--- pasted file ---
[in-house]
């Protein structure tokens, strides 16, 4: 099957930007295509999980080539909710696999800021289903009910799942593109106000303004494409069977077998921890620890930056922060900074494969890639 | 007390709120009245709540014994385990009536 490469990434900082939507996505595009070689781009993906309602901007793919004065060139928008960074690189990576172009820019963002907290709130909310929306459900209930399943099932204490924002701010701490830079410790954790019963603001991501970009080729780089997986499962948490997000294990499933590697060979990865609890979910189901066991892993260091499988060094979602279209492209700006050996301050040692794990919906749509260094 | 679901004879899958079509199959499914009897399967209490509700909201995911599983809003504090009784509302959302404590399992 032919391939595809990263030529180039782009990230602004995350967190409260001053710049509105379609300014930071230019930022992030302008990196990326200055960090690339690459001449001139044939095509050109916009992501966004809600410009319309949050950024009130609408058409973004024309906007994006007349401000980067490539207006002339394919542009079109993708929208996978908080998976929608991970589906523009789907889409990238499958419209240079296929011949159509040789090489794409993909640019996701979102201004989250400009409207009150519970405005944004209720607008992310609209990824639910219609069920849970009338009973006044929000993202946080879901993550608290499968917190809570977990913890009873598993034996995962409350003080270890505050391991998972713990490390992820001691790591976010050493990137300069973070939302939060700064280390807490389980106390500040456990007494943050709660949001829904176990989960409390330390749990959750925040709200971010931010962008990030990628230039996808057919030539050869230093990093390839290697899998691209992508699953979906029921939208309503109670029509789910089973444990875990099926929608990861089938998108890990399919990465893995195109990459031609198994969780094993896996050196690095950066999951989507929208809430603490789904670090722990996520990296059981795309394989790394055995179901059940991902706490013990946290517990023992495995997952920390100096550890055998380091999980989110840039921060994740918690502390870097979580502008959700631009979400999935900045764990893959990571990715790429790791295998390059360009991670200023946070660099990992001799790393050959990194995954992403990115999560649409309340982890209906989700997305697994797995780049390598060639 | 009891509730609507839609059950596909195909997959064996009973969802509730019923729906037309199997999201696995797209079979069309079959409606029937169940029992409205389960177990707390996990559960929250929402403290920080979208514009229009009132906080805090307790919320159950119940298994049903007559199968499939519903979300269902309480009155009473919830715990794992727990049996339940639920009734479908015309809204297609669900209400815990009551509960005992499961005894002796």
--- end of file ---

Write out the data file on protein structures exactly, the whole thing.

[in-house]
């Protein structure tokens, strides 16, 4: 099957930007295509999980080539909710696999800021289903009910799942593109106000303004494409069977077998921890620890930056922060900074494969890639 | 007390709120009245709540014994385990009536 490469990434900082939507996505595009070689781009993906309602901007793919004065060139928008960074690189990576172009820019963002907290709130909310929306459900209930399943099932204490924002701010701490830079410790954790019963603001991501970009080729780089997986499962948490997000294990499933590697060979990865609890979910189901066991892993260091499988060094979602279209492209700006050996301050040692794990919906749509260094 | 679901004879899958079509199959499914009897399967209490509700909201995911599983809003504090009784509302959302404590399992 032919391939595809990263030529180039782009990230602004995350967190409260001053710049509105379609300014930071230019930022992030302008990196990326200055960090690339690459001449001139044939095509050109916009992501966004809600410009319309949050950024009130609408058409973004024309906007994006007349401000980067490539207006002339394919542009079109993708929208996978908080998976929608991970589906523009789907889409990238499958419209240079296929011949159509040789090489794409993909640019996701979102201004989250400009409207009150519970405005944004209720607008992310609209990824639910219609069920849970009338009973006044929000993202946080879901993550608290499968917190809570977990913890009873598993034996995962409350003080270890505050391991998972713990490390992820001691790591976010050493990137300069973070939302939060700064280390807490389980106390500040456990007494943050709660949001829904176990989960409390330390749990959750925040709200971010931010962008990030990628230039996808057919030539050869230093990093390839290697899998691209992508699953979906029921939208309503109670029509789910089973444990875990099926929608990861089938998108890990399919990465893995195109990459031609198994969780094993896996050196690095950066999951989507929208809430603490789904670090722990996520990296059981795309394989790394055995179901059940991902706490013990946290517990023992495995997952920390100096550890055998380091999980989110840039921060994740918690502390870097979580502008959700631009979400999935900045764990893959990571990715790429790791295998390059360009991670200023946070660099990992001799790393050959990194995954992403990115999560649409309340982890209906989700997305697994797995780049390598060639 | 009891509730609507839609059950596909195909997959064996009973969802509730019923729906037309199997999201696995797209079979069309079959409606029937169940029992409205389960177990707390996990559960929250929402403290920080979208514009229009009132906080805090307790919320159950119940298994049903007559199968499939519903979300269902309480009155009473919830715990794992727990049996339940639920009734479908015309809204297609669900209400815990009551509960005992499961005894002796």